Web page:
Wednesday, January 13, 2010

INTERVIEW: Evan Taubenfield

America, get ready. Evan Taubenfeld is a name you're going to be hearing a lot of in the coming months. This singer-songwriter has a real knack for crafting catchy pop. Ask Avril Lavigne, with whom he co-wrote her big hit "Don't Tell Me". Taubenfield has been building his street cred in the pop realm, writing and producing for several artists, and is preparing the release of his debut solo record, Welcome to the Blacklist Club. Thanks to beE and the crew at Pop+Nation, I recently got the chance to ask Evan a few questions about his music, his friendship with Avril and his upcoming album. Read on, comrades! For more info on Evan, and to listen to his fun tunes, check out his MySpace or catch him on Twitter.

1. Tell us a little bit about yourself.
I'm just a kid who likes to make music, somewhere along the way they started paying me for it, and I'm waiting for them to figure me out. Until then I'm going to keep having a lot of fun.

2. You're an incredibly dynamic writer! What is your writing process like? Do you write lyrics first or come up with guitar licks?
Thanks for the wonderful compliment. My process is different for every song/genre/artist etc. I'd say that in general when I'm writing for myself or another straight pop type artist it usually starts with me on acoustic guitar, then I make some melodies, and finally lyrics. However, lately I've gotten really into writing around loops, tracks, or using poems and lyrics first and then crafting arrangements around that.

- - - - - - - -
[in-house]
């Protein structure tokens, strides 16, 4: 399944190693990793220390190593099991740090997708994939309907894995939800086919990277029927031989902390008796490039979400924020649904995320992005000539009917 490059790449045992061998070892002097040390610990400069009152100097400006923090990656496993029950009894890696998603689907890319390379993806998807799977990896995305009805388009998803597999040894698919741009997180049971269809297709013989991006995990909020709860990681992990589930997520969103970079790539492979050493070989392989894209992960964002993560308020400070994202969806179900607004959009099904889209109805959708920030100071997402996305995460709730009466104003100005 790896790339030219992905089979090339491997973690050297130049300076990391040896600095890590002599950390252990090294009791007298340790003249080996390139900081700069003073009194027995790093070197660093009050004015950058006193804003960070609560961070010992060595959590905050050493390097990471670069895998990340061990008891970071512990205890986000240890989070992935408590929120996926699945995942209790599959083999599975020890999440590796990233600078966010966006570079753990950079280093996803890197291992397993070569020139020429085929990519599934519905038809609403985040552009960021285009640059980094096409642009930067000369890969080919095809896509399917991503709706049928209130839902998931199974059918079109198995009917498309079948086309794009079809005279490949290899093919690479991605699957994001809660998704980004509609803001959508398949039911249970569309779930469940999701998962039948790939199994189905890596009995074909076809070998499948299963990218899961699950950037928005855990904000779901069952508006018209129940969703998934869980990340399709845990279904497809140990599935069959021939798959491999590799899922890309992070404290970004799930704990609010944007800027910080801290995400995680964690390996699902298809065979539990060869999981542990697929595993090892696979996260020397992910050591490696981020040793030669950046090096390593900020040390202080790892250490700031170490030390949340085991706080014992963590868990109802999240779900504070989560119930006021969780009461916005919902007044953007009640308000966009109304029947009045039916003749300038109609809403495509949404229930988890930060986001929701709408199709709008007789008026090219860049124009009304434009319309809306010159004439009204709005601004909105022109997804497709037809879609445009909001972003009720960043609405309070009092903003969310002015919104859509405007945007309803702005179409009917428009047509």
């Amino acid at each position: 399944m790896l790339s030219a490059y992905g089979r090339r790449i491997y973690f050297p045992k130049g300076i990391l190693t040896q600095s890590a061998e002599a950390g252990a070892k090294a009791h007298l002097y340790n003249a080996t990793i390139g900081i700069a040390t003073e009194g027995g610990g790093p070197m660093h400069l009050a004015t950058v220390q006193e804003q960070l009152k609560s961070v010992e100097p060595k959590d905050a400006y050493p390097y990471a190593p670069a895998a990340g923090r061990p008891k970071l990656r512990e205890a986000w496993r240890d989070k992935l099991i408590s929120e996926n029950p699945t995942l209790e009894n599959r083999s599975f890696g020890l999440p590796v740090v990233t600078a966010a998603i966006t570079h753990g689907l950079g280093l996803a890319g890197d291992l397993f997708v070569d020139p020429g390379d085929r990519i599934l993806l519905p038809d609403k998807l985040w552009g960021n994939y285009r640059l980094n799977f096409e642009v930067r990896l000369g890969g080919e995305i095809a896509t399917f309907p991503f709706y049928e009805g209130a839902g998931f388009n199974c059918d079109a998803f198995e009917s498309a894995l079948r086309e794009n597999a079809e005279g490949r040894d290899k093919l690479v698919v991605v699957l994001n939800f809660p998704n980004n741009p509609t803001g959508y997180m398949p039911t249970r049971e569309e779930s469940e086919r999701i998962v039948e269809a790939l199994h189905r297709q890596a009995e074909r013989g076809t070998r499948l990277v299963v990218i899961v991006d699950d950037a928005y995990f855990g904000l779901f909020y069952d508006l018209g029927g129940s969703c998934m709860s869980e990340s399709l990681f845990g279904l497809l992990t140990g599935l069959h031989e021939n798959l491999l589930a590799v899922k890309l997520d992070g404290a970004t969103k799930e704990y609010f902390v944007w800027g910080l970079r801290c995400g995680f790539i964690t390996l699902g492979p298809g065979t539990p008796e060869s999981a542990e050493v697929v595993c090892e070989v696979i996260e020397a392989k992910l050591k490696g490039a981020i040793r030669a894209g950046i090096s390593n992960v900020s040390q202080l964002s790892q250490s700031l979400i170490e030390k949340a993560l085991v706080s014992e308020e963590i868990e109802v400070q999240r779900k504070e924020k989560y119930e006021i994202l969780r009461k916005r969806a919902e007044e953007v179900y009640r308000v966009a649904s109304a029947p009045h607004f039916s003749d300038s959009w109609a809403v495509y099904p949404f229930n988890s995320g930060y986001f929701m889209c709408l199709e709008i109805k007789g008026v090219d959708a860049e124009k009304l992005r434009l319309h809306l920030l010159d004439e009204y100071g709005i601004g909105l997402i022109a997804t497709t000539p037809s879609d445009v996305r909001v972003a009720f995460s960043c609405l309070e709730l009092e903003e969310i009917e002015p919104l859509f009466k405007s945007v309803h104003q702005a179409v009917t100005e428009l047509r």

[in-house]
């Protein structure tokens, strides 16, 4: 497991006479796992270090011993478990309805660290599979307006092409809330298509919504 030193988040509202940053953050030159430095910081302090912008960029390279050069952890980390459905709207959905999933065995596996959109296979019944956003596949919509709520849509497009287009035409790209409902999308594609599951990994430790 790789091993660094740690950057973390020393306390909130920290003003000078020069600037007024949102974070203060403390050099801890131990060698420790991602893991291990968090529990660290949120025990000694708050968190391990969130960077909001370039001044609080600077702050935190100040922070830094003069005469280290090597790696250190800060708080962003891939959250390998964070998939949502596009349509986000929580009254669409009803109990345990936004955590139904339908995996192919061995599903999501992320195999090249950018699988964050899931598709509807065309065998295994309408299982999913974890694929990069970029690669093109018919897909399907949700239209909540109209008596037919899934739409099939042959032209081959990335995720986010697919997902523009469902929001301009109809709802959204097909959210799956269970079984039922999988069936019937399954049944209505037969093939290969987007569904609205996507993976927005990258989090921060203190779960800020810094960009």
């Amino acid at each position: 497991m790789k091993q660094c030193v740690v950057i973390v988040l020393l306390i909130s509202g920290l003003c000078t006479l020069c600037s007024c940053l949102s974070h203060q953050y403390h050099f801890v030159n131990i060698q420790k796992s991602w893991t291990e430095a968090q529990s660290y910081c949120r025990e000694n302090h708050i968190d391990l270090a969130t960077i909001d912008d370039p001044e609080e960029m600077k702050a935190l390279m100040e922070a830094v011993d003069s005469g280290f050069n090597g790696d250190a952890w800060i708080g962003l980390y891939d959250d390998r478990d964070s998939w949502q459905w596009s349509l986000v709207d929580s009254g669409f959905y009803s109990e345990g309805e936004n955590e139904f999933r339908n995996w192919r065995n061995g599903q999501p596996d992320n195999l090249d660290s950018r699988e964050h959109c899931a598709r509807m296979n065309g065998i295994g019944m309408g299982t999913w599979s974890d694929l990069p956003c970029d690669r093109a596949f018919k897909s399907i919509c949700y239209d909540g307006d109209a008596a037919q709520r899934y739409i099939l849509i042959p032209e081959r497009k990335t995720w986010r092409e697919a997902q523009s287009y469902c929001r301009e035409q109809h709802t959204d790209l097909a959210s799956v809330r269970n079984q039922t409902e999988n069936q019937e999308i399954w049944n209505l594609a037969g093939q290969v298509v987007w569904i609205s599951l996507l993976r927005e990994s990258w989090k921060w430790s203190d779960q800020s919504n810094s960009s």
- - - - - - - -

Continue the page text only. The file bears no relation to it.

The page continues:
3. When did you first start playing guitar?
I started seriously playing around 12 or 13. Before then I'd just mess around on my dad’s guitar or grab my bandmates’ guitars (I was a drummer first). At 13 I really started playing and taught myself all my favorite songs, after that I've just been trying to get better every day.

4. How many guitars do you own? Do you favor a certain brand?
I don't own THAT many. Actually, I'm kind of a minimalist in terms of guitars but I have about six private stock Paul Reed Smith electric guitars. Most are a custom "Evan" model single-cutaway. I also have a baritone single-cut, a hollow body, and a ‘74 Fender Custom Shop Keith Richards model telecaster. On the acoustic side I use two Taylor 610ce’s on tour and two Taylor 814ce's in the studio. Lastly, a 5-string fender jazz bass completes my setup in the studio.

5. Do you play any other instruments beside the guitar?
If it makes noise I'll find a way to play it, that being said guitar, bass, singing and drums are my most comfortable instruments. I write on piano and keyboard a lot but wouldn't really want to perform on them.

6. You had a large part in the success of your friend Avril Lavigne, including co-writing her hit "Don't Tell Me." How did you end meeting her and getting involved in her project?
I can't take any credit for the incredible success of Avril. She really did it all on her own, and I was just lucky to be involved. I'd been a singer/songwriter trying to get signed in Baltimore when Josh Sarubin (her A&R guy) called and offered me an audition. I took a train up that evening and was hired that night, the rest is gonna have to wait for my book.

7. You clearly have a penchant for writing hooky choruses that are still lyrically innovative. When you craft a song, do you know as soon as you write it that this is something that will stick with people?